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By Graham Mackintosh

Amended from Discover Baja online newsletter, June 2011

 

 

  Marvin Patchen

                                                                      1925-2011

 

                                        

                               RIP Marvin Patchen—Baja pioneer… legend… inspiration.

 

 

Baja author and adventurer Marvin Patchen passed away May 26, 2011 at the age of 85… and what a life he led. 

 

Many Baja aficionados will be familiar with his wonderful book Baja Adventures by Land, Air and Sea [1981], and all the stirring tales of backcountry exploration and adventure recounted there. From his first Baja off-pavement experience in 1953 to his explorations with early ATVs, amphibious vehicles, canoes lashed together, a converted trawler, an assortment of trucks, planes, and helicopters… or through just plain old hiking and four-wheeling, his trips to Baja go way back.

 

“I have not recounted all our trips into Baja such as those during World War II when I was in the Marine Corps and stationed in San Diego and El Centro, making Tijuana and Mexicali close liberty towns. Nor have I told about the wild college days when we slept on the beach at Ensenada, gorging ourselves with eight-cent tacos and washing them down with 10 cents a shot tequila.”      Baja Adventures by Land, Air and Sea

 

 

                            

                                                      Marvin Patchen  USMC

 

 

Marvin Patchen was born in Pasadena in August 1925, and enlisted in the Marine Corps January 4, 1943. He was a medic and bandsman, and played a variety of instruments including saxophone and clarinet. He was discharged May 24, 1946 from Camp Pendleton, where he was a director of the Marine Corps band.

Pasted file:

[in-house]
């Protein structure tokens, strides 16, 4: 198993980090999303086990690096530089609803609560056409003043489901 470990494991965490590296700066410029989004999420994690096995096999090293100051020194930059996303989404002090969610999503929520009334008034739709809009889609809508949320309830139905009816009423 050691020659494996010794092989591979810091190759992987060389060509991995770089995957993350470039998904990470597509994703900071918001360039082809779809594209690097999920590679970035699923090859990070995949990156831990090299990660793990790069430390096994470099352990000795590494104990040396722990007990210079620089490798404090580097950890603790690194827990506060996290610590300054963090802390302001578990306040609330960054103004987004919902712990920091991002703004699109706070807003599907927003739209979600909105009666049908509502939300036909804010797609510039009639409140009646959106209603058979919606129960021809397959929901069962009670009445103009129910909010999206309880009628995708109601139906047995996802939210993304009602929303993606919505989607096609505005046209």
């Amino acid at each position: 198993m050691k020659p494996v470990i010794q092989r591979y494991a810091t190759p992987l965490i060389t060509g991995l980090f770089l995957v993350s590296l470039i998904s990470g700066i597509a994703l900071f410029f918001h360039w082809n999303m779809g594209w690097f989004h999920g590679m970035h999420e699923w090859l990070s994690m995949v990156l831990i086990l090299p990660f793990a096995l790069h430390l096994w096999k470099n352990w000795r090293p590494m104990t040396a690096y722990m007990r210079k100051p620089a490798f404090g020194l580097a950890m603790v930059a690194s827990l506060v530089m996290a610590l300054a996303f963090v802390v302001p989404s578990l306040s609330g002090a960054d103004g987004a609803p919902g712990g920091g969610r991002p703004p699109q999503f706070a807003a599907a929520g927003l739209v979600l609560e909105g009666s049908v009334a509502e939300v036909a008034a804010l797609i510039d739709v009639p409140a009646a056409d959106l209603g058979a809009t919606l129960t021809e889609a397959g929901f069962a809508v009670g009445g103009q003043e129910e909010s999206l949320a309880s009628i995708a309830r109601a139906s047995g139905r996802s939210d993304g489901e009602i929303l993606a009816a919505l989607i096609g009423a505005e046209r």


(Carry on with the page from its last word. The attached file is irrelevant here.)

After the war, he met his wife Aletha at Pasadena City College where both were studying music and English. Aletha recalled that she “fell in love with his baby blue eyes.”

 

Marvin went on to spend most of his working life in publishing. He was a contributor and advertising director for a range of magazines including Motor Life, Trailer Boats Magazine, Trailer Life, Rod and Custom Magazine, Plane and Pilot Magazine, Popular Hot Rodding, Model Car Science, Four Wheeler Magazine… and later he launched his own publication, Aero Magazine

 

He learned to fly in the early 1960s and became an experienced and accomplished “bush pilot.” He was always ready to fly to Baja to bring down parts if a friend’s vehicle broke down; he also took part in several search-and-rescue operations and provided air cover for various races… if he wasn’t a participant behind the wheel. 

Racing was a major Patchen passion. He was on the Simca rally team and raced a Simca Aronde in Mexican and US events.

 

 

 

        

                                              Marvin Patchen and Simca Aronde heading to Jalisco in 1957.

 

 

He became fascinated with Go Karts as a cheap fun way to go fast and was a major early figure in the sport, helping to arrange events and formulate its rules. He was the first Executive Director of the “Go Kart Club of America,” which later became the “International Kart Federation.” Both he and Aletha took part in thrilling races through the streets and backroads of Tecate, Ensenada, and Mexicali.

 

 

 

                         

Marvin Patchen during a grueling 100-mile race around Tecate.

 

 

He authored the 1961 book— Karting Guide

 

 

Aletha was right there with him in most all his various new interests. Both were active in the early Baja 500 and 1000 races. In 1968, with Marvin flying air cover, Aletha’s Jeep made it all the way to the finish in La Paz—the first ever women’s team to complete the Baja 1000.

 

 

 

             

                                  Ensenada - Aletha Patchen and Carol Bryan at the start of the 1968 Baja 1000.